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Practicing e-braking in the wet ... safely ?

Discussion in 'New Riders and Riding Tips' started by jekyll, Apr 3, 2008.

  1. Never!

  2. Yes, once or twice. I don't think I'll be doing that again.

    0 vote(s)
  3. Yes, I have and probably will again.

    0 vote(s)
  4. Yes, regularly.

    0 vote(s)
  1. Hey all

    A few times when it's been wet I've done a practice e-brake or two.

    The first time I locked the front wheel, went down to a 45 degree angle before a bit of foot out + gas hooked everything back up. Since then I've had a few nice, successful stops and a few more nasty foot-out incidents, though none have ended in tears.

    I don't think I should be riding in conditions I'm not 100% comfortable emergency braking in. Thing is, I haven't practised enough because it's a bit scary-o when I overdo it.

    In the dry I can e-brake extremely well. I'm after some tips on how to master wet-weather emergency stops without putting myself at risk.

    I obviously need to take it a lot slower and very gradually increase the severity of braking until I find the limit - but is there anything else I should know? Any tips on practicing you can offer?

  2. imo, i use area's were i can walk/slow ride, the strip/area first checking for anything odd oil, gravel/mud etc.....then like you said start slow and build up the speed, and rememer never grab at the brakes always set then squeeze, will help alot with reduced lock ups and drops :)
  3. Get off the brakes when you lock up!
  4. Thankfully I do that already, or I'd probably be missing some teeth :)
  5. Oh, I thought it was a virtual braking test. :p

    Locking brakes? unheard of..................especially on a BMW
  6. no they have built in a stupid user feature called ABS
  7. With the reflexes of a stoned goat apparently. You can happily lock the front on a flat surface in a straight line without the front washing away..... unless you don't get off the brakes for ages. Sounds like you need to get off the brakes quicker when it locks up.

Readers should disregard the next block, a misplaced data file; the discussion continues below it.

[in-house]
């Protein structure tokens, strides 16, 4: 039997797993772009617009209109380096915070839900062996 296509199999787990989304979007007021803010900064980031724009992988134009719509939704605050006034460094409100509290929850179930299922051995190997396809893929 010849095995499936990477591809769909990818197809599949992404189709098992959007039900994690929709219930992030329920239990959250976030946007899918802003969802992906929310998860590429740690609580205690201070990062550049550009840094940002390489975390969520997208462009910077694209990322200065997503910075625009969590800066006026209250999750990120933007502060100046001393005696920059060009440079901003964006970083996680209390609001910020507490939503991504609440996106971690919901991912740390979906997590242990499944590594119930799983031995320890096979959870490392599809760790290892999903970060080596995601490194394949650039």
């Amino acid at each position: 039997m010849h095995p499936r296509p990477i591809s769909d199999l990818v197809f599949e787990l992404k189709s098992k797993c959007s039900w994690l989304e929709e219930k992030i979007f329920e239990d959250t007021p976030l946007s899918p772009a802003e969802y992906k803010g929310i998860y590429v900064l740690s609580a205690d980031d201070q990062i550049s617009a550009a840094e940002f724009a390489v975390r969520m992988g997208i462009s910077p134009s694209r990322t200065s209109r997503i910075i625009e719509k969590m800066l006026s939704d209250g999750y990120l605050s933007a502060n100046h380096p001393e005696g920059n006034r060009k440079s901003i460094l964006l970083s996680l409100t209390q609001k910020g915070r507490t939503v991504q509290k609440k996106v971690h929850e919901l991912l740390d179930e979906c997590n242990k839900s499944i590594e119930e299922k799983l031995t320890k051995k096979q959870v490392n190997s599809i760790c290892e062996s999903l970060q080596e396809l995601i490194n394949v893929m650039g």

Just trying to help.
  8. I tend to disagree..
    I believe we need to ride in EVERY condition we are capable of. 100% comfortablility comes with experience which You can only gain by being out there.
    In the wet, I tend to do most things earlier, slower and with less force.
    ( ie get ready to brake earlier.... make it smooth and progressive )

    My 2 bobs worth ... :wink:
    PS: I'm still learning too
  9. By the way, getting off the brakes if you lock it up only applies to the front wheel. If you lock up the back and it gets out of line, getting off the back brake can throw you off your bike. It's better to hold your back brake locked until you stop.
  10. I strongly agree 99.99% and then in the 0.01% I strongly disagree. ;)

    I have had the front wash out instantly once (out of >400 emergency stop practices - I'd do a couple each time I went home, in the backstreets near my house). Admittedly I was fatigued at the time and the road surface at that particular spot was a bit rough/greasy, but...

    The other >399 times, a front wheel lockup wasn't a threat at all. Just ease off the brake, reapply, no drama.
  11. Yeah, camber can be a biatch :)
  12. Why? :-k

    IMHO Bad advice. It's not going to slow you down if it's locked. And you have little (or no) control over where the rear wheel wants to go.